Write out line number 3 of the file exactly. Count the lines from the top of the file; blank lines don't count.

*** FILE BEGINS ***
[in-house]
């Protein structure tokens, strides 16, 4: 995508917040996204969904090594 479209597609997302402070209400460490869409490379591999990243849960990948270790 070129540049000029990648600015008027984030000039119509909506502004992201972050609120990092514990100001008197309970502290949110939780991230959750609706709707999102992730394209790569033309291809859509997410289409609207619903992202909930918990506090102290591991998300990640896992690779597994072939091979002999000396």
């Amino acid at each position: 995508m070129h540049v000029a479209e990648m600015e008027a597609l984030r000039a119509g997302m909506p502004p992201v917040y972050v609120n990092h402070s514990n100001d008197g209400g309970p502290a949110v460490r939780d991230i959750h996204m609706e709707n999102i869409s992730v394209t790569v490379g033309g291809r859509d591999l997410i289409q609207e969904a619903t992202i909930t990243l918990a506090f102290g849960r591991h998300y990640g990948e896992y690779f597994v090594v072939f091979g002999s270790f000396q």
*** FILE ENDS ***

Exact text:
């Amino acid at each position: 995508m070129h540049v000029a479209e990648m600015e008027a597609l984030r000039a119509g997302m909506p502004p992201v917040y972050v609120n990092h402070s514990n100001d008197g209400g309970p502290a949110v460490r939780d991230i959750h996204m609706e709707n999102i869409s992730v394209t790569v490379g033309g291809r859509d591999l997410i289409q609207e969904a619903t992202i909930t990243l918990a506090f102290g849960r591991h998300y990640g990948e896992y690779f597994v090594v072939f091979g002999s270790f000396q």